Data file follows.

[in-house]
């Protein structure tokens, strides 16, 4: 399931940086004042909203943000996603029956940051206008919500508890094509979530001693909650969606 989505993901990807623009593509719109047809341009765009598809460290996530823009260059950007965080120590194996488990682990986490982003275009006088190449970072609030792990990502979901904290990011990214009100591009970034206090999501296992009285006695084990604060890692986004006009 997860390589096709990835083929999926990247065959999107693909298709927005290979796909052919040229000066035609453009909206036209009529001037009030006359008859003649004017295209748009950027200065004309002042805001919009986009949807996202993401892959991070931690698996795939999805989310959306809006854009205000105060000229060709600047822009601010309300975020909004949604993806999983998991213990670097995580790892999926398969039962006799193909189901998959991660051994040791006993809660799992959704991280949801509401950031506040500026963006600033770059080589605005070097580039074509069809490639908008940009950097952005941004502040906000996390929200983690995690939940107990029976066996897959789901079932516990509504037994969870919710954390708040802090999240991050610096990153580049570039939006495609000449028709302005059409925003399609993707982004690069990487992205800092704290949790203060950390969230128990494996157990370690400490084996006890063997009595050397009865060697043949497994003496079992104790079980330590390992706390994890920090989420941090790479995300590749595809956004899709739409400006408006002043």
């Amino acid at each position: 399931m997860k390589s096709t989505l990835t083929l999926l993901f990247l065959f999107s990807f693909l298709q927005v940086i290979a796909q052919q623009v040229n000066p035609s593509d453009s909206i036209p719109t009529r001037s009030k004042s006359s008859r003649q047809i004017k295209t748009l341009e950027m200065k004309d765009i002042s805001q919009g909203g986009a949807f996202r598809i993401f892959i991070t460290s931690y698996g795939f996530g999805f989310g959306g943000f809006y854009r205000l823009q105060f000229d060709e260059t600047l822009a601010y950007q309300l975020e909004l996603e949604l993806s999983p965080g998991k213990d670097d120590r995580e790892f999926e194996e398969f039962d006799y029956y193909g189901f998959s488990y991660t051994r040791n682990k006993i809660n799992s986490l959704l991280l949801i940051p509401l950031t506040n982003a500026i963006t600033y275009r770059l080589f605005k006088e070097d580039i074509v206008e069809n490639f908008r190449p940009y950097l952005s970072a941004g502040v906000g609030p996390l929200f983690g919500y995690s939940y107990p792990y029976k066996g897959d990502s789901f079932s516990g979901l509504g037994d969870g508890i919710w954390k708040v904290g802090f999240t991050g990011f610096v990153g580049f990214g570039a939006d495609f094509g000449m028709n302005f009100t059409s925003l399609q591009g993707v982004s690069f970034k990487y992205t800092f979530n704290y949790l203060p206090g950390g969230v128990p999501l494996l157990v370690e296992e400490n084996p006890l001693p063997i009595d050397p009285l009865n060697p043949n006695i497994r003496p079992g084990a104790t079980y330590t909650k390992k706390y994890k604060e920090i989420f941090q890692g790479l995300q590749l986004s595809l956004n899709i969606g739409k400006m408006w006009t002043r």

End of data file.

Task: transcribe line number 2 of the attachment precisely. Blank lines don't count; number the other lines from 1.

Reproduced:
């Protein structure tokens, strides 16, 4: 399931940086004042909203943000996603029956940051206008919500508890094509979530001693909650969606 989505993901990807623009593509719109047809341009765009598809460290996530823009260059950007965080120590194996488990682990986490982003275009006088190449970072609030792990990502979901904290990011990214009100591009970034206090999501296992009285006695084990604060890692986004006009 997860390589096709990835083929999926990247065959999107693909298709927005290979796909052919040229000066035609453009909206036209009529001037009030006359008859003649004017295209748009950027200065004309002042805001919009986009949807996202993401892959991070931690698996795939999805989310959306809006854009205000105060000229060709600047822009601010309300975020909004949604993806999983998991213990670097995580790892999926398969039962006799193909189901998959991660051994040791006993809660799992959704991280949801509401950031506040500026963006600033770059080589605005070097580039074509069809490639908008940009950097952005941004502040906000996390929200983690995690939940107990029976066996897959789901079932516990509504037994969870919710954390708040802090999240991050610096990153580049570039939006495609000449028709302005059409925003399609993707982004690069990487992205800092704290949790203060950390969230128990494996157990370690400490084996006890063997009595050397009865060697043949497994003496079992104790079980330590390992706390994890920090989420941090790479995300590749595809956004899709739409400006408006002043």